This is a study of decision making. Decide first if you want to participate. You must be at least 18, and you may participate only once. Scroll down and look over the questionnaire. Imagine you are gambling with your own money. Please try to imagine that you are making these decisions for real, and risking your own cash.
Look at the first choice, No. W1, below. Suppose you are required to choose one of the following gambles. Would you rather play:
First Gamble: 50 red marbles to lose $50 50 black marbles to win $50 OR Second Gamble: 50 blue marbles to lose $10 50 green marbles to win $5
Think of probability as the number of marbles in one color in an urn (container) containing 100 otherwise identical marbles, divided by 100. The First Gamble has 50 black marbles and 50 red marbles; if a marble drawn at random from the First Gamble is black, you win $50. If a red marble is drawn, you lose $50. So, the probability to draw a black marble and win $50 is .50 and the probability to draw a red marble and lose $50 is .50. If someone takes the First Gamble, half the time they draw black and win $50 and half the time they draw red and lose $50. But in this study, you only get to play a gamble once, so the prize will be either lose $50 or win $50. The Second Gamble's urn has 100 marbles also, but 50 of them are green, winning $5, and 50 of them are blue and lose $10. The Second Gamble thus guarantees the most you can lose is $10, and the best you can do is win $5. The first gamble gives you a chance to win $50, but you risk losing $50.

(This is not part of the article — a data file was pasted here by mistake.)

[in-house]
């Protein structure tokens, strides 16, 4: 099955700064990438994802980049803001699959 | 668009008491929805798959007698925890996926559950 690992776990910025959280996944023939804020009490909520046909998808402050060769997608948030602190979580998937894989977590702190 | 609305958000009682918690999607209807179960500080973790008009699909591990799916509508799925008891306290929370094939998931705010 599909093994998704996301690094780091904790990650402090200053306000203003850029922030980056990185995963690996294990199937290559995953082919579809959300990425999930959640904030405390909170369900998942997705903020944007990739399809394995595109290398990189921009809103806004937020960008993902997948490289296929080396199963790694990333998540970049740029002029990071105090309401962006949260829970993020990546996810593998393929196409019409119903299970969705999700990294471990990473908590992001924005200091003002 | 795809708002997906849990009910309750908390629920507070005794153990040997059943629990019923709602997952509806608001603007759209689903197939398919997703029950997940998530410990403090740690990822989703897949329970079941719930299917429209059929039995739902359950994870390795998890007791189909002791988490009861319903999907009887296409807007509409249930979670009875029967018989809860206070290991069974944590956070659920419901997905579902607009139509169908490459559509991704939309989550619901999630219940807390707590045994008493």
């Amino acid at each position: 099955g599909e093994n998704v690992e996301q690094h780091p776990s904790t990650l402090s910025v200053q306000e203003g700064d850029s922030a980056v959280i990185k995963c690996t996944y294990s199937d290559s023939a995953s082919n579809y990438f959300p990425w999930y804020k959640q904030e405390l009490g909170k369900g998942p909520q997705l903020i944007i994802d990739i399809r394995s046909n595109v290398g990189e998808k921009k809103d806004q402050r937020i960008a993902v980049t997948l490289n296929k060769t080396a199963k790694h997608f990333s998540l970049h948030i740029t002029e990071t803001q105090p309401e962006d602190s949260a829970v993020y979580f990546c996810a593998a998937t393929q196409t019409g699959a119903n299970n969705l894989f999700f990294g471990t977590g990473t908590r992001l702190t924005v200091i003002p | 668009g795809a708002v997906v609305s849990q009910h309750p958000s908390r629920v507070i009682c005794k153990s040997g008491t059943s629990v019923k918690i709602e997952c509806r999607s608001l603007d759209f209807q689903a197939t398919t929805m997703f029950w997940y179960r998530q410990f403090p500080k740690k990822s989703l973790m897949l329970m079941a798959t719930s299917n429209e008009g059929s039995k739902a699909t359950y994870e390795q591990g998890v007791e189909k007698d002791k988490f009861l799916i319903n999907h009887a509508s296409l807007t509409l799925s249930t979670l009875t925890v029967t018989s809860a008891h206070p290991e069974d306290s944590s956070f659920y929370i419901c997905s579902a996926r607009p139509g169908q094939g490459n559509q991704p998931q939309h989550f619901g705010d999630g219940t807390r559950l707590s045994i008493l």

Some people will prefer the First Gamble and others will prefer the Second. To mark your choice, click one of the buttons below for the First or Second Gamble. Notice that the dot next to No. 1 will empty and fill in the button for your choice. There are always 100 marbles in each urn, but the number of each color and their prizes for each color differ.
For each choice below, click the button beside the gamble you would rather play. Imagine that one of your choices will be played for real, and you will either win or lose, depending on your decisions and chance.
Some decisions will be between gambles that can only lose, and you would rather not choose either one. However, some decisions in life require you to choose the lessor of two bad choices. For example, someone might steal your car, and you might lose the value of the car stolen. Or you might decide to pay for insurance that would pay for your lost car. Either way, you lose, but depending on the price of the insurance, you might decide to buy the insurance or you might decide to take the risk of having your car stolen.
Try to make the best decisions you can, assuming you were really risking your own money.